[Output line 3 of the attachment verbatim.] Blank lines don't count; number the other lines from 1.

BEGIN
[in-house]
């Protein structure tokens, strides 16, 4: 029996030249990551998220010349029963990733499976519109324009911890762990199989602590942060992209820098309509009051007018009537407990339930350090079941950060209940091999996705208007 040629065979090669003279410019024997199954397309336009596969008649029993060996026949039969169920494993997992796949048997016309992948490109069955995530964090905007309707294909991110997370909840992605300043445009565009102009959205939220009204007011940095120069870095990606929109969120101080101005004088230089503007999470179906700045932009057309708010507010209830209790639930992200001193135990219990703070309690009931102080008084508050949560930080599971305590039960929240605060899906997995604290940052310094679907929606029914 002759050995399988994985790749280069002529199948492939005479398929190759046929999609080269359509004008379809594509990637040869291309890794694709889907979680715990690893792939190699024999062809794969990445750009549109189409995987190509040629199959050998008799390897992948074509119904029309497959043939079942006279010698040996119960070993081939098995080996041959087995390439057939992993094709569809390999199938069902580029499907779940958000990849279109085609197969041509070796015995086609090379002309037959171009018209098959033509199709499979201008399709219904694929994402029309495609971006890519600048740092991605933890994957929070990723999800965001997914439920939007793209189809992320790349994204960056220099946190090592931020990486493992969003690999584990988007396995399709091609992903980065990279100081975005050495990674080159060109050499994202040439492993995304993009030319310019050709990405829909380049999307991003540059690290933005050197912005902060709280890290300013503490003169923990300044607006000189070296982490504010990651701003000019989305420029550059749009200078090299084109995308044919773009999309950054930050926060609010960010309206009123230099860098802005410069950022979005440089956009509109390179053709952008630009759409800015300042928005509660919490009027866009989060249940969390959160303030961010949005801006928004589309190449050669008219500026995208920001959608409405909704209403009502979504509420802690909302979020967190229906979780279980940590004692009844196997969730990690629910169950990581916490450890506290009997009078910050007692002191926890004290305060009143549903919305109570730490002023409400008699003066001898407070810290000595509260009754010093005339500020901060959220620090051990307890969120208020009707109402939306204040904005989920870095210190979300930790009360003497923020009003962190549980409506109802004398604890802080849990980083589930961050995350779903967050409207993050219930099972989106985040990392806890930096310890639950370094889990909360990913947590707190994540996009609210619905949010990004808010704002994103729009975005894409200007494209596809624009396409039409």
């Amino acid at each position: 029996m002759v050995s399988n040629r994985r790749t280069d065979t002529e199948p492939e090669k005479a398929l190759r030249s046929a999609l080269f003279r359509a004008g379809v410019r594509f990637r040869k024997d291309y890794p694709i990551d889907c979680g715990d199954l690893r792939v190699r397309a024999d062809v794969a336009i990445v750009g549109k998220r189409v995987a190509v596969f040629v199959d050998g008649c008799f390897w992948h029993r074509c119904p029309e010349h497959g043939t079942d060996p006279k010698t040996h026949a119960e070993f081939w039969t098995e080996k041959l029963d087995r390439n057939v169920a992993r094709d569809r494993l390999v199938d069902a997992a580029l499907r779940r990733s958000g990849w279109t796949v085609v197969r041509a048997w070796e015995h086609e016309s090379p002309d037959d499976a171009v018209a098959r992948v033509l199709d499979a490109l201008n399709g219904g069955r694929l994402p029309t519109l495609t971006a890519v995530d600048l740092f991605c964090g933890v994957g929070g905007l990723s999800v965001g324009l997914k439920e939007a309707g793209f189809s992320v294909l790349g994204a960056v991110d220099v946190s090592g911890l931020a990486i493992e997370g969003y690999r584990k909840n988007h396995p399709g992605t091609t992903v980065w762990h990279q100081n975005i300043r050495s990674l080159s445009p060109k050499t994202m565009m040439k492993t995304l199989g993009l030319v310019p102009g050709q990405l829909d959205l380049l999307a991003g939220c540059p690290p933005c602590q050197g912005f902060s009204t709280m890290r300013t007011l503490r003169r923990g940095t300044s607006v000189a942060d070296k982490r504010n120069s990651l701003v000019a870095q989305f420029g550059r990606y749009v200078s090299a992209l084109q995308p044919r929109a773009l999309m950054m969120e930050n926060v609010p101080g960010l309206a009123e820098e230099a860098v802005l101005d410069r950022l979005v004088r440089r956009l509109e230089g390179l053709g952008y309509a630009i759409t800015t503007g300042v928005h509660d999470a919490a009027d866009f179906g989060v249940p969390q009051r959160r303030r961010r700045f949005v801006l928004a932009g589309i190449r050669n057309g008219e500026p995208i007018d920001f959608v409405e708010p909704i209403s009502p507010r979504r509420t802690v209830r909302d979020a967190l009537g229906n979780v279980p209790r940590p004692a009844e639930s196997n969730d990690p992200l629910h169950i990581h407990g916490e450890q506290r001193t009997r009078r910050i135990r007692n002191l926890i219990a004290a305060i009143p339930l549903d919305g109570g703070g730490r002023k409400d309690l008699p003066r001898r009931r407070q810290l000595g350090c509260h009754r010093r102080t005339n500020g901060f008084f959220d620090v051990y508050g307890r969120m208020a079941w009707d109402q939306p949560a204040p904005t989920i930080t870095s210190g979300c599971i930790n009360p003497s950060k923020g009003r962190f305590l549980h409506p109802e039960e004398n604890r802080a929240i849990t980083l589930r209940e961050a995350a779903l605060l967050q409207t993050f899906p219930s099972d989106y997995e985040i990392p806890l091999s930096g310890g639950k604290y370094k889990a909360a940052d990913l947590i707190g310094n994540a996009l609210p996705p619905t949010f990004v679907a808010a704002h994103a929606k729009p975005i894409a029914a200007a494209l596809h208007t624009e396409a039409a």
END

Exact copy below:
């Amino acid at each position: 029996m002759v050995s399988n040629r994985r790749t280069d065979t002529e199948p492939e090669k005479a398929l190759r030249s046929a999609l080269f003279r359509a004008g379809v410019r594509f990637r040869k024997d291309y890794p694709i990551d889907c979680g715990d199954l690893r792939v190699r397309a024999d062809v794969a336009i990445v750009g549109k998220r189409v995987a190509v596969f040629v199959d050998g008649c008799f390897w992948h029993r074509c119904p029309e010349h497959g043939t079942d060996p006279k010698t040996h026949a119960e070993f081939w039969t098995e080996k041959l029963d087995r390439n057939v169920a992993r094709d569809r494993l390999v199938d069902a997992a580029l499907r779940r990733s958000g990849w279109t796949v085609v197969r041509a048997w070796e015995h086609e016309s090379p002309d037959d499976a171009v018209a098959r992948v033509l199709d499979a490109l201008n399709g219904g069955r694929l994402p029309t519109l495609t971006a890519v995530d600048l740092f991605c964090g933890v994957g929070g905007l990723s999800v965001g324009l997914k439920e939007a309707g793209f189809s992320v294909l790349g994204a960056v991110d220099v946190s090592g911890l931020a990486i493992e997370g969003y690999r584990k909840n988007h396995p399709g992605t091609t992903v980065w762990h990279q100081n975005i300043r050495s990674l080159s445009p060109k050499t994202m565009m040439k492993t995304l199989g993009l030319v310019p102009g050709q990405l829909d959205l380049l999307a991003g939220c540059p690290p933005c602590q050197g912005f902060s009204t709280m890290r300013t007011l503490r003169r923990g940095t300044s607006v000189a942060d070296k982490r504010n120069s990651l701003v000019a870095q989305f420029g550059r990606y749009v200078s090299a992209l084109q995308p044919r929109a773009l999309m950054m969120e930050n926060v609010p101080g960010l309206a009123e820098e230099a860098v802005l101005d410069r950022l979005v004088r440089r956009l509109e230089g390179l053709g952008y309509a630009i759409t800015t503007g300042v928005h509660d999470a919490a009027d866009f179906g989060v249940p969390q009051r959160r303030r961010r700045f949005v801006l928004a932009g589309i190449r050669n057309g008219e500026p995208i007018d920001f959608v409405e708010p909704i209403s009502p507010r979504r509420t802690v209830r909302d979020a967190l009537g229906n979780v279980p209790r940590p004692a009844e639930s196997n969730d990690p992200l629910h169950i990581h407990g916490e450890q506290r001193t009997r009078r910050i135990r007692n002191l926890i219990a004290a305060i009143p339930l549903d919305g109570g703070g730490r002023k409400d309690l008699p003066r001898r009931r407070q810290l000595g350090c509260h009754r010093r102080t005339n500020g901060f008084f959220d620090v051990y508050g307890r969120m208020a079941w009707d109402q939306p949560a204040p904005t989920i930080t870095s210190g979300c599971i930790n009360p003497s950060k923020g009003r962190f305590l549980h409506p109802e039960e004398n604890r802080a929240i849990t980083l589930r209940e961050a995350a779903l605060l967050q409207t993050f899906p219930s099972d989106y997995e985040i990392p806890l091999s930096g310890g639950k604290y370094k889990a909360a940052d990913l947590i707190g310094n994540a996009l609210p996705p619905t949010f990004v679907a808010a704002h994103a929606k729009p975005i894409a029914a200007a494209l596809h208007t624009e396409a039409a």